Quinn Orr

When I first came to your house,

You had the blinds shut,

After a bit of poking and prodding,

You cracked them to let me peek in,

Eventually you opened them all the way,

And I could see everything inside.

I tapped on the glass hoping you’d let me enter,

I could see your lights on,

And your brown, cozy room,

With your grandfather’s desk,

And your sister’s tv stand,

I knocked louder on the window,

But you wouldn’t let me in.

One day,

Maybe in January,

Or April,

Or May,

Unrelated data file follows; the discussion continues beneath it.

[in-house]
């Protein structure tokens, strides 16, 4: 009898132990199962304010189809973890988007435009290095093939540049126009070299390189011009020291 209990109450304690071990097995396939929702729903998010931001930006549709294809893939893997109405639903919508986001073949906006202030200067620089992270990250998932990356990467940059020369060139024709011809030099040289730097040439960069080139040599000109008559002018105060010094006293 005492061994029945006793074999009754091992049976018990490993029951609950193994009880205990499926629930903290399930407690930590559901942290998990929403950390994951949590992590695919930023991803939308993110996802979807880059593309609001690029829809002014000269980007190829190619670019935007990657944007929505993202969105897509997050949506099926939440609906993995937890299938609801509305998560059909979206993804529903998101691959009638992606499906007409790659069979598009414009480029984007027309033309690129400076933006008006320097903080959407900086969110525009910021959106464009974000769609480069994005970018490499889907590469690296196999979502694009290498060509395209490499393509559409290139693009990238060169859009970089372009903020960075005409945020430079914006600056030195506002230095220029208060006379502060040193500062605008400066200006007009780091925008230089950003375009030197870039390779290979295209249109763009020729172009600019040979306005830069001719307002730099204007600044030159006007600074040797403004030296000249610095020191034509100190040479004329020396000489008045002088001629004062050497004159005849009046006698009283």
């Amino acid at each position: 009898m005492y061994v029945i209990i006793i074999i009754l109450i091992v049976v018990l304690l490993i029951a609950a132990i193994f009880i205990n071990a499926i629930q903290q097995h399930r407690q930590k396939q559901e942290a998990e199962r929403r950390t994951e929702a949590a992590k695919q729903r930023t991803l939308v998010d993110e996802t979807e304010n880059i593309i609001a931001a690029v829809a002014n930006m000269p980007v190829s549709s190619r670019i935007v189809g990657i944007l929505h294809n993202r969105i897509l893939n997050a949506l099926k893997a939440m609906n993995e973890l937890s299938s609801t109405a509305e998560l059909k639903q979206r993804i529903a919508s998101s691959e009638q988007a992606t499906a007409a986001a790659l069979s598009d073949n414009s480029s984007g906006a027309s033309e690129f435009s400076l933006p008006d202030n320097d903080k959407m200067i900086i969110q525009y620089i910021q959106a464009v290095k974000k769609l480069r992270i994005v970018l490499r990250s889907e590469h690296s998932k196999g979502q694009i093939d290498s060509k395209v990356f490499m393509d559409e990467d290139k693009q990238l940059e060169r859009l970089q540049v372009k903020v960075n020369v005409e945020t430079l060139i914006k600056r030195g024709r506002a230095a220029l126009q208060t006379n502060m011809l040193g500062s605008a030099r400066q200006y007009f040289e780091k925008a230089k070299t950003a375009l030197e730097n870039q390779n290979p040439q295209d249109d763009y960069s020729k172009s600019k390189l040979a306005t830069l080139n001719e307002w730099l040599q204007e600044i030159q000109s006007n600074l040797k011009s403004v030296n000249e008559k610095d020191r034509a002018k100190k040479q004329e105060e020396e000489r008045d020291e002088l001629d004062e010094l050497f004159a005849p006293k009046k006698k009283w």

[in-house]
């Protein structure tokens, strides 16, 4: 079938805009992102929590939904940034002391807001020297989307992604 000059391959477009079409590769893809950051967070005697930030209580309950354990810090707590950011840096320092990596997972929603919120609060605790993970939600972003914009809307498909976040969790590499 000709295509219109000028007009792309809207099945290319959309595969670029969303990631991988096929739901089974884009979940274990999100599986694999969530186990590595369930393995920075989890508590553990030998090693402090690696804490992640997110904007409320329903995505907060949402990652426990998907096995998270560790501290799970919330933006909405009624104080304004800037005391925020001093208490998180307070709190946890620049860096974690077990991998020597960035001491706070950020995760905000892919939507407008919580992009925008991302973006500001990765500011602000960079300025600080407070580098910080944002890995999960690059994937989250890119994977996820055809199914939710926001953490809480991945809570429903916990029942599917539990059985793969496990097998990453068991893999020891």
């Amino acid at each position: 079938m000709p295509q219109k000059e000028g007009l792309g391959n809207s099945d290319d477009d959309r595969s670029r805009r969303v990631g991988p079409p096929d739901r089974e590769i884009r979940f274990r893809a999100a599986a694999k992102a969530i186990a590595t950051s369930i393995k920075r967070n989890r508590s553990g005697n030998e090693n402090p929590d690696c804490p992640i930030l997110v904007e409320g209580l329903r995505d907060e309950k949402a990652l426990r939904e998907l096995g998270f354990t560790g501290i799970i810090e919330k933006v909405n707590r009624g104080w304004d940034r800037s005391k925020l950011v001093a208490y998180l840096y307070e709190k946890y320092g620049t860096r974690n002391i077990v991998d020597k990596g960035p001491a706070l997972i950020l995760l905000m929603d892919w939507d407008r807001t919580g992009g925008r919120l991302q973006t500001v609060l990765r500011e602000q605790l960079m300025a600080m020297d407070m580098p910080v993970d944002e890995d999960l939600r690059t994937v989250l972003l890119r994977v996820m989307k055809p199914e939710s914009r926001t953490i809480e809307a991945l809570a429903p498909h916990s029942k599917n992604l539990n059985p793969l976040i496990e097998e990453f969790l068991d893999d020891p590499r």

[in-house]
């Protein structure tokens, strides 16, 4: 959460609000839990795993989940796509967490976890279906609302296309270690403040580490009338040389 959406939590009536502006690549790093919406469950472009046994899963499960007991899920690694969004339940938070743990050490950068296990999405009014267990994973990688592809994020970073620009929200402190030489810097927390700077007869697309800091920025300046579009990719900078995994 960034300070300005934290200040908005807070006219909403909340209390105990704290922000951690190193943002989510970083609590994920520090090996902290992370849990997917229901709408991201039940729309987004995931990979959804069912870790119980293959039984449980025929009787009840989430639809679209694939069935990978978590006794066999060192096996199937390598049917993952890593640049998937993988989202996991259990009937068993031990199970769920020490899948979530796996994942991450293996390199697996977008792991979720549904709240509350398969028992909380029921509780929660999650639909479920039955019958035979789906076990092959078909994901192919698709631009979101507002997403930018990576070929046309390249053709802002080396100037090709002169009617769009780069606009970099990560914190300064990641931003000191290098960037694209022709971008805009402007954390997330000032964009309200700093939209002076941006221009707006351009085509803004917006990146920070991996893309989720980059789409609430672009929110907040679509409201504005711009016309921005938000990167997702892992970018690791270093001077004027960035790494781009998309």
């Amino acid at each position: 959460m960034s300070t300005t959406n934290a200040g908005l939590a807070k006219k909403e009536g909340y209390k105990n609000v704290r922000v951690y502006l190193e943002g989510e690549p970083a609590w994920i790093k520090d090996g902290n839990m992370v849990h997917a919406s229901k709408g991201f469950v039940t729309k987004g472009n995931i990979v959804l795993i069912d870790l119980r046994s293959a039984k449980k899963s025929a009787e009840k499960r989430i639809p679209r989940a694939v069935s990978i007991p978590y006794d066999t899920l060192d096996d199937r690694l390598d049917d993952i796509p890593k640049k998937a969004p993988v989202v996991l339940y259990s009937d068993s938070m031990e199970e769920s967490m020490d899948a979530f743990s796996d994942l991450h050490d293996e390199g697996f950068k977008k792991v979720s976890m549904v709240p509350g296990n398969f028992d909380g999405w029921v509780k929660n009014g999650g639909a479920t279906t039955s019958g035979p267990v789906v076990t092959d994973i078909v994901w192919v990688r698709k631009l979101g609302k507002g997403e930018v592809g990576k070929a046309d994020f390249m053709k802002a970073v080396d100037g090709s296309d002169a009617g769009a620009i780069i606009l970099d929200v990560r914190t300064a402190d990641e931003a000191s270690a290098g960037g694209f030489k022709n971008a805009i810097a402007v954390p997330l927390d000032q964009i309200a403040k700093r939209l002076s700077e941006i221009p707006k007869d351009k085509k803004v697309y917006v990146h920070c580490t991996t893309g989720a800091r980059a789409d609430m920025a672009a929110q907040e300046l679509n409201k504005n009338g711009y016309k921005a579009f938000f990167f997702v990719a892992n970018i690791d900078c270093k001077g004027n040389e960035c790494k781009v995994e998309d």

I looked inside and everything was gone.

No more brown duvet cover,

No more collage coated walls,

No more curling Persian rug,

Just brown paint,

And stained carpet.

I don’t know where you went.

Eventually all the lights turned off too.

And there was no point in sitting outside in the cold and pecking on the glass.

I used to bang on the window as hard as I could,


And crying,

But that’s not what you wanted.

I still sometimes drive past that yellow house,

With the brown walls,

Where I laid outside in the warm grass,

So that I can feel a pang in my stomach,

And reminisce on lost love